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Objective 1.2 – Manage Storage Capacity in a vSphere Environment

Knowledge

  • Identify storage provisioning methods
  • Identify available storage monitoring tools, metrics and alarms

Skills and Abilities

  • Apply space utilization data to manage storage resources

Managing space utilization is easy with the data provided through vCenter, This data is located under storage view tab for any object, I prefer using it from the top cluster or datacenter level this will give the view for everything under that.

Under storage views there is 2 view types Reports and Maps.

Reports:
Will display the information in tables, depending on the information your showing it will show capacity, free space, snapshot space, space used, redundancy etc.

Reports View

Maps:
Displays the relationships between object like vms to datastore or hosts to datastore in a graphical presentation.

Spider web of a large system

Use these 2 views to get all the storage information you need to manage storage resources  I could walk through what each column in each section means and how you can work with the data, But if you don’t know how you could use Free space data to manage storage requirements, then please close the vi client now.

  • Provision and manage storage resources according to Virtual Machine requirements
Storage is one of the most important resources as this is where the virtual machines live, The most common bottle neck I have come across when being called in to fix performance issues is Datastore latency, now this can come down to a few things but its generally because no one properly worked out what IOPs were required before assigning virtual machines to storage.
There is a couple of tools you can run and there is some estimate calculators out there  http://www.wmarow.com/strcalc/  is a good tool to use or if you are P2Ving a Physical server you can run an IO meter over the machine to see what is needed. Rule of thumb is generally need between 50 – 150 IOPs per VM.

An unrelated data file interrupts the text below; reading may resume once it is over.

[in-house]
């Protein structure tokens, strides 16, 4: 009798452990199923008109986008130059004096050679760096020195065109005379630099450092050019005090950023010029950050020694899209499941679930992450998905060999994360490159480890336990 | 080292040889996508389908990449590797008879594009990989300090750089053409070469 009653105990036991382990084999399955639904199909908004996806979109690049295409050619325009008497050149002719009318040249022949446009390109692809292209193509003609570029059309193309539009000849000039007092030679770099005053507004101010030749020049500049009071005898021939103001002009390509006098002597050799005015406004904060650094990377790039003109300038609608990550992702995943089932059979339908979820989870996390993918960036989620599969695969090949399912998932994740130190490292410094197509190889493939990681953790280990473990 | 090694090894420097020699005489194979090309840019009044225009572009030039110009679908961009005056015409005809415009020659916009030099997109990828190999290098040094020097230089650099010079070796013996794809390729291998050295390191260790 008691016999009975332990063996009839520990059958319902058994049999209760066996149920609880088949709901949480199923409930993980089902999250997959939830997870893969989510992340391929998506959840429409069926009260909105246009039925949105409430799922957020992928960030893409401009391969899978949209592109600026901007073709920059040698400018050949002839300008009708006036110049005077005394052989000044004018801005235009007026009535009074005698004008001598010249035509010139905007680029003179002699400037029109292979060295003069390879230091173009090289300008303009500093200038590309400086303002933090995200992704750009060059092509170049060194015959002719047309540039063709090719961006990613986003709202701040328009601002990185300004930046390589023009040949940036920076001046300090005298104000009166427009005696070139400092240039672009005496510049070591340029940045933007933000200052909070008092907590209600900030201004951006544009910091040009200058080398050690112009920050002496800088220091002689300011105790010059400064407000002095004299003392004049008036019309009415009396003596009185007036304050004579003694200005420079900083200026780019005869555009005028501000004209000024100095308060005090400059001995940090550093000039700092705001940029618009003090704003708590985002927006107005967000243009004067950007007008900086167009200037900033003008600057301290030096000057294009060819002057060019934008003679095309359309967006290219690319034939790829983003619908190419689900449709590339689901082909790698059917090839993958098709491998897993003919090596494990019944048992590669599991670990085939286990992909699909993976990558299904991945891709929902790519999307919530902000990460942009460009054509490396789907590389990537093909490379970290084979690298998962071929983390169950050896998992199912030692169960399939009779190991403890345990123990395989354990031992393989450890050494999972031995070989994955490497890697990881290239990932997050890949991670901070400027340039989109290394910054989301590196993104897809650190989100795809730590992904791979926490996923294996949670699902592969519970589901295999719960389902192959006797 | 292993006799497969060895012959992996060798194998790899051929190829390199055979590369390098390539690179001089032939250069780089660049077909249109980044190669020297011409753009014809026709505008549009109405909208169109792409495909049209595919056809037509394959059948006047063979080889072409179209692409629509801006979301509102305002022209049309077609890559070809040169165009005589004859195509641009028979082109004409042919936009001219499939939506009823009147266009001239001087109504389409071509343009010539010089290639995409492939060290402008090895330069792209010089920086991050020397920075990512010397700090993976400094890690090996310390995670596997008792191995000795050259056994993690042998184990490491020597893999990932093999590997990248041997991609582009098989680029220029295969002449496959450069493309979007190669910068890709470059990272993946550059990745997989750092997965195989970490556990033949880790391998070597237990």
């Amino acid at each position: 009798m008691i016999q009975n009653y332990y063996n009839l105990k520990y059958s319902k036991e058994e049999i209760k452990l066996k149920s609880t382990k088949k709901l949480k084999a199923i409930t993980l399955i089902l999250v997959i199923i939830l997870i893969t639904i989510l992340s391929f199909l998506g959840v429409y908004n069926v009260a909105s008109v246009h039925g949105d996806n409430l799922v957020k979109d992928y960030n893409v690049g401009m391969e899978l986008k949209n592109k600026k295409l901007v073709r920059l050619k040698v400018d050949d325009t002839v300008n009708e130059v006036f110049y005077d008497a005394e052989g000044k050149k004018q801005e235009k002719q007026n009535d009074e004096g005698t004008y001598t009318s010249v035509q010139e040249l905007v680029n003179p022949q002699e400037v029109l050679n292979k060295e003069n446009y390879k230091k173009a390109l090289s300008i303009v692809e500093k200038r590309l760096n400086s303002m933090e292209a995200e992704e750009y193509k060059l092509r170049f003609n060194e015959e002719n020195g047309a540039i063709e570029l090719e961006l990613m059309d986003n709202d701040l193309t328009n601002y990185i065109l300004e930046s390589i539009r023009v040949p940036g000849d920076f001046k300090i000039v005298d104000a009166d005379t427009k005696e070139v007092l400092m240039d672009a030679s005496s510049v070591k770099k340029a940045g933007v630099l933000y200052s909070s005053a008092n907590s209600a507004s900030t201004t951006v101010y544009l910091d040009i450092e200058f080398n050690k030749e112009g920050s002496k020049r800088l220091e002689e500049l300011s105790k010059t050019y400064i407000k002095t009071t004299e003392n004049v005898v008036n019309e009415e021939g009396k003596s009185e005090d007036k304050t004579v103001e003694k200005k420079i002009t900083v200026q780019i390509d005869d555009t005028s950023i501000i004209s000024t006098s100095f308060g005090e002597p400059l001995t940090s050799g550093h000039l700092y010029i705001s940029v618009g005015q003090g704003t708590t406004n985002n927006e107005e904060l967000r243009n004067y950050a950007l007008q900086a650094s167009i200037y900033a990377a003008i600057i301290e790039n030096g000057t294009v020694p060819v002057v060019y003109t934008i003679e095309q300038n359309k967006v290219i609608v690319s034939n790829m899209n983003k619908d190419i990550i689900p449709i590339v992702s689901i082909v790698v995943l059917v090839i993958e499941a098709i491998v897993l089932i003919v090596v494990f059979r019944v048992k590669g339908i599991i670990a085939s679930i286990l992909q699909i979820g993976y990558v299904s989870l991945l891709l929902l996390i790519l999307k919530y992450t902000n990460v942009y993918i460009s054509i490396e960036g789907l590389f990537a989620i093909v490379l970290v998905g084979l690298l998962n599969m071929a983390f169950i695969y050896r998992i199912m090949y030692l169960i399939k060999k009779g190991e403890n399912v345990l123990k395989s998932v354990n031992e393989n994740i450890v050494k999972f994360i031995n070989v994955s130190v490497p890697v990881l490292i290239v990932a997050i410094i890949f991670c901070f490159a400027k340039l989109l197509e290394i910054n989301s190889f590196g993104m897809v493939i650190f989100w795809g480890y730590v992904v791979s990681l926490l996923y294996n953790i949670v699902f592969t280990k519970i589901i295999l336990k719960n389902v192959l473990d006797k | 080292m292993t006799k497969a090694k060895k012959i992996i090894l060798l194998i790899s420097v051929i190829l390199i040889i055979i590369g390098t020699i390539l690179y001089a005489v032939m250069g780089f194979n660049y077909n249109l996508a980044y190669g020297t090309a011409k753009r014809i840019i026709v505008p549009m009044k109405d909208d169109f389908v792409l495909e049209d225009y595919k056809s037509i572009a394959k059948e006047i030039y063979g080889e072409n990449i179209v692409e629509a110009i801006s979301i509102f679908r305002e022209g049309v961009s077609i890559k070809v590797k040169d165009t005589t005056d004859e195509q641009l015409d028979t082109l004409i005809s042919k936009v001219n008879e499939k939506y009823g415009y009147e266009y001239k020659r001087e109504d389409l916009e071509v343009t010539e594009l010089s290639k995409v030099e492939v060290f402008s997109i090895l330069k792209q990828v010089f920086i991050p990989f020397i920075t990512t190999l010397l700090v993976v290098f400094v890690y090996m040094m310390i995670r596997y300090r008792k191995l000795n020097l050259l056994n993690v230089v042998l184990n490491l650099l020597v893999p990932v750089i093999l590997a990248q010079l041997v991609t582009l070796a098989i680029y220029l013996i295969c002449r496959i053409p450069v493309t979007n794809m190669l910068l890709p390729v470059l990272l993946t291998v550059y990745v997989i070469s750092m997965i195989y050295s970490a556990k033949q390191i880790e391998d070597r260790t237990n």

Before attaching LUNs to the ESXi cluster you need to conider 3 things
  1. Space
  2. IO
  3. Reduntancy
Once you have answered those questions then you can configure the storage to meet  the VM(s) needs
  • Understand interactions between virtual storage provisioning and physical storage provisioning
I’m guessing what its saying here is about Thin Provisioning and how it interacts with physical storage. Thin Provisioning gives the guest system the illusion of having more space than what is actually being committed  Storage only becomes committed once data is written.
I may give a virtual machine 100GB drive and it has only written 5GB of data to that drive which means physically its only actually using 5GB of the storage, but has the potential to use the full 100GB. This then leads to over provisioning this is when you have assigned more storage than is available, I could have a 500GB Datastore but dish out 2TB of space. This is where alarms would come in handy as you do not then want all that space to be needed, that would end in tears.
  • Apply VMware storage best practices
This is a little redundant as the previous  Objective 1.1 : Implement and Manage Complex Storage Solutions  touched on allot of the best practices, Other than that this PDF is a good read  http://www.vmware.com/files/pdf/support/landing_pages/Virtual-Support-Day-Storage-Best-Practices-June-2012.pdf .
Basically size the storage correctly, use the correct SATP and PSP for the attached storage, and your following best practice.
  • Configure Datastore Alarms
There is a handful of pre configured alarms that cover what most people will need.
These are view able from the alarms tab, they are only configurable from there they are applied so you will need to select the very top level vCenter to modify the default alarms.
These alarms can be modified or disabled and new ones can be created and configured and applied either to an object or a group of objects. so you could setup tier 1 datastores with different warning or alarm levels etc.
You can also setup what you want to happen when an alarm is triggered like snmp trap and or email.
  • Analyze Datastore Alarms and errors to determine space availability
Going on the above information this one is easy, if a datastore space usage is 80% it will show the warning, at 90% it will show the error, This will vary depending on how you have modified it, Selecting the datastore in questions and selecting the alarms TAB you can see the triggered alarms and will know from the alarms triggered what the space availability
  • Configure Datastore Clusters

1) Creating and configuring datastore clusters is pretty easy and straight forward. Go to the datastores view. right click on the datacenter level and select “New Datastore Cluster”

2) Will then be prompted with the new datastore wizard which will step you through the options. Here is where you can turn on SDRS.

3) Select fully automated or Manual for SDRS

4) Select SDRS run-time rules (not if SDRS was not enabled these option will not be available)

5) Select Data center and or cluster to apply this cluster to.

6) Now select the datastores you would like to be part of this cluster, Usually you would only use datastores that are viable by all hosts But here I have selected all datastores as I am just going to use the local datastores for this demonstration.

7) Summery is displayed of all the configurations

8) Newly created datastore cluster

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